They might, for example, arrange regular meetings where progress is discussed and any problems are raised. The project manager tries to anticipate problems and find solutions to resolve conflicts.

Project managers keep track of how much money and time have been spent on the project; they try to find ways to complete all the planned activities successfully, on time, within the amount of money allowed and to the quality specified.

The project manager is responsible for making sure that the customer accepts the project when it is handed over by the project team.

At the end of each project, the project manager reviews what went well and not so well, so that the performance of the team and the quality of the products or service can be improved.

Project managers are often responsible for several projects at the same time.

Some project managers might have to travel around to visit different customers or sites. Those working in IT consultancies might have clients in different countries and if so, foreign travel is a normal part of their work.

Being able to read, write and speak Welsh may be an advantage when you’re looking for work in Wales.

Personal Qualities and Skills

As an IT project manager, you'll need:

  • To be a good planner who can prioritise tasks.
  • Time-management skills.
  • A logical approach to analysis and problem solving.
  • To be able to think ahead and keep calm under pressure.
  • Communication skills; you should be a good listener and you will also need to be able to speak well in front of groups of people.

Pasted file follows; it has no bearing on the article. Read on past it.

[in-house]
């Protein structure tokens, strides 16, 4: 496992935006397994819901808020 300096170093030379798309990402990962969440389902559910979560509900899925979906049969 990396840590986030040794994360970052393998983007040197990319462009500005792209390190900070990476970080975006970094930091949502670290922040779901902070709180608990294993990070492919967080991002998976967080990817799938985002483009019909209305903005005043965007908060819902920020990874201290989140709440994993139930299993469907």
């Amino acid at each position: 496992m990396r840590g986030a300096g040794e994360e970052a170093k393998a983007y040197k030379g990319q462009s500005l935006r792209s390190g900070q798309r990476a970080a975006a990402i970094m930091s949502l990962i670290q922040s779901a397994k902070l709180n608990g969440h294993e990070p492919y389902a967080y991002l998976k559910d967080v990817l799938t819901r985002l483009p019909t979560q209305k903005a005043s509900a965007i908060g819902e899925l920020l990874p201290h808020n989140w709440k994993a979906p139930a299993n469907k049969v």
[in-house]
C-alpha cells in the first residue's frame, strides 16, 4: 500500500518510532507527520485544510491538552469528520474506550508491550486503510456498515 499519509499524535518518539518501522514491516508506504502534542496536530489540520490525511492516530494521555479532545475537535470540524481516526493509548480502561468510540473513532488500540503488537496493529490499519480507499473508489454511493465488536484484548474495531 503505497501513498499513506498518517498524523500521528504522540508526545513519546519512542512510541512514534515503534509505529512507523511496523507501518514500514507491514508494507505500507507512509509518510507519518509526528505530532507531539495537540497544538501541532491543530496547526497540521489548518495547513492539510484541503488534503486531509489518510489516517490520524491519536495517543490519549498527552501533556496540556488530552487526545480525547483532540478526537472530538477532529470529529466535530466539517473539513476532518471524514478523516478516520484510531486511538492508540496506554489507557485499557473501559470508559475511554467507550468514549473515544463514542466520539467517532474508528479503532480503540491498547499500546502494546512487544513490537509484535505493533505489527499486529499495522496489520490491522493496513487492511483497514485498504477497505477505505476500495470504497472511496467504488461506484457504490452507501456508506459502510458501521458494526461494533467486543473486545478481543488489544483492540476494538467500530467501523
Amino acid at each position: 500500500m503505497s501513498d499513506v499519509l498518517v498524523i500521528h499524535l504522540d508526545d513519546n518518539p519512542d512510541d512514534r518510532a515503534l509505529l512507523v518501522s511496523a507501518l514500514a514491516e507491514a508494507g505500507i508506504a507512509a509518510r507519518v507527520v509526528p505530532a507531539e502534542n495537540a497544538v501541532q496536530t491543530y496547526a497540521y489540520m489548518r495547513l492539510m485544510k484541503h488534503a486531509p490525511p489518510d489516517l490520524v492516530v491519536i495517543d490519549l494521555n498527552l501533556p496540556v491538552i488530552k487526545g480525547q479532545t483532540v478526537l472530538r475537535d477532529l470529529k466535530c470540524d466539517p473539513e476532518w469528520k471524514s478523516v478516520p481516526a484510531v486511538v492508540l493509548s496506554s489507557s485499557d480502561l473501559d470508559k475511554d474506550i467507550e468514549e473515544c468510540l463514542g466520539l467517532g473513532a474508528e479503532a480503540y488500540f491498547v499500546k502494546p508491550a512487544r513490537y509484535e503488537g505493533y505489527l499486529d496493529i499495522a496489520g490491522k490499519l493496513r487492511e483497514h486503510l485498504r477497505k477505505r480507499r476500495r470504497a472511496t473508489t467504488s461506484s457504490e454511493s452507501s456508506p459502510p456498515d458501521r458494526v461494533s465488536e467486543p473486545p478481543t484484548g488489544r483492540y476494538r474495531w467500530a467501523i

• Interpersonal skills.
  • Management skills; you should be able to lead and motivate others.
  • To enjoy working in a team.
  • Good negotiating and persuading skills.
  • To be confident, adaptable, tactful and decisive.
  • Number skills in order to keep close financial control of projects.
  • Good written communication skills to produce reports.

You will often need technical IT skills. You might need to enjoy travelling, and you are likely to need a full driving licence if you work for an IT consultancy company.

Pay and Opportunities


The pay rates given below are approximate.

IT project managers earn in the range of £30,000 - £37,500 a year, rising to £48,500 - £63,500. Higher earners can make over £80,000 a year.

Benefits could include performance-related bonuses, and some employees could be offered 'golden hellos' when joining particular employers.

Hours of work

Project managers' working weeks are based around office hours, Monday to Friday. However, they sometimes work in the evening and at weekends according to the demands of the project, and especially when nearing deadlines.

Where could I work?

Employers include computer manufacturers, software houses and ICT consultancies. Jobs are also with employers in industry and commerce, including banking, finance and insurance, and in the public sector, with local and central government departments, the NHS and gas, electricity, phone and water companies.

Opportunities for IT project managers occur in towns and cities throughout the UK. A significant number of vacancies for IT and telecoms professionals are in London and the South East of England.

There are some opportunities for IT project managers to work in other countries on projects for international/UK-based companies.

What's happening in this work area?

The IT industry is predicted to grow much faster than the rest of the UK workforce over the next ten years. The recession has affected the IT industry, but overall it has emerged in a very strong position.